Posted by R. Neal

As hard as it is to work up much sympathy for the guy, Democratic Tennessee Governor Phil Bredesen appears to be the victim of a coordinated swiftboat-style political attack campaign. The problem is that Bredesen keeps shooting himself in the foot whenever he tries to deflect the incoming fire.

Click "there's more" for the rest of the story...


The first shot was fired back in May when a Nashville TV news investigative report charged that the state tourism director improperly awarded a large PR contract to a friend. Bredesen was reportedly "furious" and ordered his own investigation. The investigation found no wrongdoing and concluded the bids were handled properly according to state law. Despite this, the contract was subsequently canceled.

Also in May, Bredesen's office was stung by a sexual harassment complaint, prompting the Governor to fire his top lobbyist. Fast forward to this month, when an AP investigative report criticized the state's handling of sexual harassment complaints. The report notes that Bredesen ordered statewide workplace harassment training in 2004 which one employee said has resulted in a "more businesslike" atmosphere, but goes on to say there is no consistent policy or enforcement, and that in some cases evidence has been destroyed.

Last month, the Tennessean ran an investigative report suggesting ties between political campaign contributions and Tennessee Highway Patrol promotions, noting that two-thirds of those promoted had made contributions to Bredesen's campaign. Bredesen denied the charges of favoritism, but Republican lawmakers accused him of "shaking down" state employees for contributions in return for favors.

Amid growing concerns about corruption in the department, Bredesen then ordered background checks on all 855 state troopers, and found that 48 had prior criminal charges. In the wake of all this, Col. Lynn Pitts, commander of the Tennessee Highway Patrol with 31 years on the job, was fired for bidding on a $1700 aluminum fishing boat that had been confiscated by the THP and put up for sale at a state surplus property auction. It's against state law for anyone directly or indirectly involved in the seizure of property to bid on it. Pitts says he didn't know this. State Safety Commissioner Fred Philips asked for his resignation anyway.

The next day, State Safety Commissioner Fred Philips resigned and Deputy Commissioner Tom Moore retired, presumably at the request of the Governor. No reason was given, other than the Governor's statement that state troopers "deserve a department as good as they are, and this is a first step toward making sure that happens."

But wait, there's more. Bredesen hired a security consulting firm to help TDOT commissioner and now temporary Safety Commissioner Gerald Nicely investigate allegations of cronyism and ethical misconduct and make recommendations. But it turns out that the no-bid contract was awarded to a firm which has a subsidiary in Nashville whose senior advisor made large campaign contributions to Bredesen in the past.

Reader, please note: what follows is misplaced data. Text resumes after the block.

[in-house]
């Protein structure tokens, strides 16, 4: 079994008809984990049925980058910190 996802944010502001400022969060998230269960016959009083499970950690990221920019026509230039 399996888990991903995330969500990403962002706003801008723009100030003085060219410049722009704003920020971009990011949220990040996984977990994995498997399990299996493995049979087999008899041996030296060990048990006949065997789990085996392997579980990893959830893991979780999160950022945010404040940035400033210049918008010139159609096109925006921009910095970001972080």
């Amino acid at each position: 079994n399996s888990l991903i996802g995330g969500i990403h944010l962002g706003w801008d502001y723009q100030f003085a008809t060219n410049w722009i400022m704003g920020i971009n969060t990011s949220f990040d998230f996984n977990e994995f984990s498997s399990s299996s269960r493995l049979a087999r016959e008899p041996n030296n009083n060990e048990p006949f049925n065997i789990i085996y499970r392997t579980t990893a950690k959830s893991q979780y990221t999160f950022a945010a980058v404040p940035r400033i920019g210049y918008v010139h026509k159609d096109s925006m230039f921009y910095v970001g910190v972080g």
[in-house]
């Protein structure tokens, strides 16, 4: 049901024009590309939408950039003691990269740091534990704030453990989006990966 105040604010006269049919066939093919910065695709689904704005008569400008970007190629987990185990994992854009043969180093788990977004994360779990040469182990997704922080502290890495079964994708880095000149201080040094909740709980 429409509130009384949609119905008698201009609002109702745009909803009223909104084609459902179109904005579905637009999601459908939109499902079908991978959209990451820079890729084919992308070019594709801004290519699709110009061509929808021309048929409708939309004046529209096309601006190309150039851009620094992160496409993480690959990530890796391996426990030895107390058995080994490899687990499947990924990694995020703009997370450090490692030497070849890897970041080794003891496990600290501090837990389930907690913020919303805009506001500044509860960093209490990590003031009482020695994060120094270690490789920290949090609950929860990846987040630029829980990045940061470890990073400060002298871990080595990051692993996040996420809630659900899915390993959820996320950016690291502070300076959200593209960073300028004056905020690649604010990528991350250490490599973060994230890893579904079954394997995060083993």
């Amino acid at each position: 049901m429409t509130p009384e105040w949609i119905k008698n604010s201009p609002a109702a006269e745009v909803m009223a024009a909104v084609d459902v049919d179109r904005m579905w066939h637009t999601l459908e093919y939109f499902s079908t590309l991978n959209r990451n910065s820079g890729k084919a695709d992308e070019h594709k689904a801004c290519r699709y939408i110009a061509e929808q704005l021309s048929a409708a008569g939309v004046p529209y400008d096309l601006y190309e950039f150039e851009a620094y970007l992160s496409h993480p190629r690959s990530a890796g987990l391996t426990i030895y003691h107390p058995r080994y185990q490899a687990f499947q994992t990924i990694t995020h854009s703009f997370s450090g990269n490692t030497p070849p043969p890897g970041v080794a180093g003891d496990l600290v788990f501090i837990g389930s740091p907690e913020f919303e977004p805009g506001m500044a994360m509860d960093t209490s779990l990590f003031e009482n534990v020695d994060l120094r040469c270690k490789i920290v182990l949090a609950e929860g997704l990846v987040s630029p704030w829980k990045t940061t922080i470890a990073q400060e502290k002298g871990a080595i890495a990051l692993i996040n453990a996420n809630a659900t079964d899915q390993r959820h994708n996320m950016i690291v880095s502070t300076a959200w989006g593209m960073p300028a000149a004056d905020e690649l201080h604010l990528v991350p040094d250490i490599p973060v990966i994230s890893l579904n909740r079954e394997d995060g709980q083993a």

In the middle of all this, Bredesen is being criticized for shepherding "secret" legislation through the state legislature to provide Nissan Corp. $200 million, or $50K per job, in relocation assistance for moving their headquarters from California to Tennessee.

On the one hand, I admire the way Bredesen tackles these issues head-on and takes swift, decisive action, similar to how early in his tenure he handled a scandal involving a U.T. president by summarily firing him and ending the controversy. On the other hand, it sometimes seems that, in his desire to avoid even the appearance of impropriety, he may sometimes overreact.

For example, firing the THP commander and ending his 31 year law enforcement career for bidding on a $1700 fishing boat seems a little harsh to me. Spending up to $200,000 for consultants to investigate ethical lapses in the THP seems imprudent. Besides, some of this stuff sounds relatively trivial. Fixing tickets is a long-standing tradition in law enforcement. Who hasn't had a ticket fixed? If there is more going on than what is being reported, it should be disclosed.

I thought politicians understood that politics is a tough game with high stakes and you need to be pretty thick-skinned to play. If Bredesen fires somebody every time he or someone in state government is criticized by some enterprising local TeeVee reporter there won't be anybody left to run the state. You have to wonder how a really tough poliltician, somebody like, say, Bill Clinton, would handle it. My guess is he would tell some of these people to shut up and take a hike.

Anyway, it's hard to tell where all this is coming from -- disgruntled Democrats feeling betrayed by some of Bredesen's less-than-progressive policies (i.e. dismantling TennCare), or the powerful GOP attack machine that just wants to put an R in the Governor's office next year. Either way, the Governor does not appear to be handling it well.

OK, then.